Archive for September, 2008|Monthly archive page

Use of Polyclonal Ig as Adjuvant Therapy for Sepsis/Severe Sepsis K Georg. Kreymann et al CCM 2007 35(12) 2677-

This important paper is a meta analysis of all trials including the use of IVIG in patients (adult and Children-including neonates) with sepsis and severe sepsis. IVIG bind up toxins, allow oponisation and bind toxins and superantigens Previous papers from the Cochrane group have apparently not included all studies which this meta analysis has tried to do.
The search criteria was vigorous, including peer reviewed articles as well as personal communications, letters etc. They particularly included studies which used mortality as an end point. They graded papers on strict guidelines as there was a paucity of double blinded randomised placebo controlled trials (DBRPCT) to try and add some power to the meta analysis.

In all 27 trials were included. In 15 trials, including 1492 patients (adults and children) showed the use of IVIG created a RR of 0.79 (significant). When split into type of IVIG, the IVIGAM (immunoglobulins containing predominantly IVIG A and M) were used in 560 patients with a significant RR of 0.66. With just IVIG, including 932 patients, RR was 0.85 (significant). IVIG A and M showed further benefit over just IVIG. It is interesting to note many studies showed a positive trend but these trials were rated as significantly heterogeneous on tests. The largest trial showed no difference between those treated with IVIG and these not. 12 trials included neonates and are not discussed further here.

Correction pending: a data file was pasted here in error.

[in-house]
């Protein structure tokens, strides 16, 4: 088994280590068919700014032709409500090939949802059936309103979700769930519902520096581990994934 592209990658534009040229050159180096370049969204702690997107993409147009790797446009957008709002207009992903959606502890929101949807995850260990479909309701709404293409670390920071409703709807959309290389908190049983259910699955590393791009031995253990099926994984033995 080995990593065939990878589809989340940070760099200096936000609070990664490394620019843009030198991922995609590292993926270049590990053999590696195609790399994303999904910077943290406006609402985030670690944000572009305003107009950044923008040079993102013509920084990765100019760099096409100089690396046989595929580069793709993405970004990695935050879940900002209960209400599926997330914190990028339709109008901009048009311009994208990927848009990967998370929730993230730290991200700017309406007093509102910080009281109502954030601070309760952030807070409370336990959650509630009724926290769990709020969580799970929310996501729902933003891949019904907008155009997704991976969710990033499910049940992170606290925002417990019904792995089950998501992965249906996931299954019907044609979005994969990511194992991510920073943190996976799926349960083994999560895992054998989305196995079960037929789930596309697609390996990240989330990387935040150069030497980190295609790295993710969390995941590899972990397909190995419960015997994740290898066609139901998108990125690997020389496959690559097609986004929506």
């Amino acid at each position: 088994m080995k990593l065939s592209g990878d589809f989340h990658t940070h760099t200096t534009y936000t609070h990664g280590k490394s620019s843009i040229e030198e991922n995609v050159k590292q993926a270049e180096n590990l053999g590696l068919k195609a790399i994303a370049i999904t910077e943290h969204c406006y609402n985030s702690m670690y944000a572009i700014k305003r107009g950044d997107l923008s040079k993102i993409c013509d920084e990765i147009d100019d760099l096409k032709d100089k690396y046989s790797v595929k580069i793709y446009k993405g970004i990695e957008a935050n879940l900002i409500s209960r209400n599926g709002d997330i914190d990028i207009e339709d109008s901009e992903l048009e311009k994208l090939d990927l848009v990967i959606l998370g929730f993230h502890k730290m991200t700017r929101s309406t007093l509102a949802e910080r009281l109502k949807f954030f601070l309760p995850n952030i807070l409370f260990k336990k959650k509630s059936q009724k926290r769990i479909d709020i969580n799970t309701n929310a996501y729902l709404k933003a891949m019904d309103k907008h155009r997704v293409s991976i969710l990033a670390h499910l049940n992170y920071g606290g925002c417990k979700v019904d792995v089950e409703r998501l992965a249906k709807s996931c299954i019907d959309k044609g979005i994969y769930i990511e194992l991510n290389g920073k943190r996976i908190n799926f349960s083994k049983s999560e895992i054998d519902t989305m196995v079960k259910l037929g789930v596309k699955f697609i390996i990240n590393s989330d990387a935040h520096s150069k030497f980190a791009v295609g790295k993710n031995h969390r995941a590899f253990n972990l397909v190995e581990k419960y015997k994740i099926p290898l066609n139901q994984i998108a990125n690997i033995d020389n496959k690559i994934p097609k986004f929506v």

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Invasive ventilation for COPD patients

Implications of prognostic pessimism in patients with chronic obstructive pulmonary disease (COPD) or asthma admitted to intensive care in the UK within the COPD and asthma outcome study (CAOS): multicentre observational cohort study. Wildman et el. BMJ December 2007.

I think this paper has raised the profile of whether or not to invasively ventilate patients with an exacerbation of COPD. However the paper only includes the prognosis of patients actually admitted to critical care. This means that the pessimisim in these patients was not great enough for them not to be addmitted at all. Whilst a randomised trial including all patients with an exacerbation would be unethical this is a problem with the study.

Dr. Hina Pattani